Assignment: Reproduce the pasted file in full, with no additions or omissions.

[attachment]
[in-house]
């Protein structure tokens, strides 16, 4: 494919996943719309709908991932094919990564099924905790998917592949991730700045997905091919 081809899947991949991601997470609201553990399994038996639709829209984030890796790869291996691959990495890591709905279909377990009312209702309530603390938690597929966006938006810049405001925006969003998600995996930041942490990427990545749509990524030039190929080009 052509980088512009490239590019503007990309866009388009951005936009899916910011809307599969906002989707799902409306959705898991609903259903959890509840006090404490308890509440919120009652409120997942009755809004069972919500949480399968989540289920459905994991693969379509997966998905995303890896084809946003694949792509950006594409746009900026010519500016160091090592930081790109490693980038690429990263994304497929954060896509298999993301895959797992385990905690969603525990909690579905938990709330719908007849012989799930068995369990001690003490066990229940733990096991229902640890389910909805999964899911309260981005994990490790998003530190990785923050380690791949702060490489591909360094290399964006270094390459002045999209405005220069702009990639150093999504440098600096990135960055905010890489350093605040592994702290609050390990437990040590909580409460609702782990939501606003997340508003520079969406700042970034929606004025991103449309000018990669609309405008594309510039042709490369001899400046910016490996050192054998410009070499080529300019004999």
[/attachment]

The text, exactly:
[in-house]
């Protein structure tokens, strides 16, 4: 494919996943719309709908991932094919990564099924905790998917592949991730700045997905091919 081809899947991949991601997470609201553990399994038996639709829209984030890796790869291996691959990495890591709905279909377990009312209702309530603390938690597929966006938006810049405001925006969003998600995996930041942490990427990545749509990524030039190929080009 052509980088512009490239590019503007990309866009388009951005936009899916910011809307599969906002989707799902409306959705898991609903259903959890509840006090404490308890509440919120009652409120997942009755809004069972919500949480399968989540289920459905994991693969379509997966998905995303890896084809946003694949792509950006594409746009900026010519500016160091090592930081790109490693980038690429990263994304497929954060896509298999993301895959797992385990905690969603525990909690579905938990709330719908007849012989799930068995369990001690003490066990229940733990096991229902640890389910909805999964899911309260981005994990490790998003530190990785923050380690791949702060490489591909360094290399964006270094390459002045999209405005220069702009990639150093999504440098600096990135960055905010890489350093605040592994702290609050390990437990040590909580409460609702782990939501606003997340508003520079969406700042970034929606004025991103449309000018990669609309405008594309510039042709490369001899400046910016490996050192054998410009070499080529300019004999």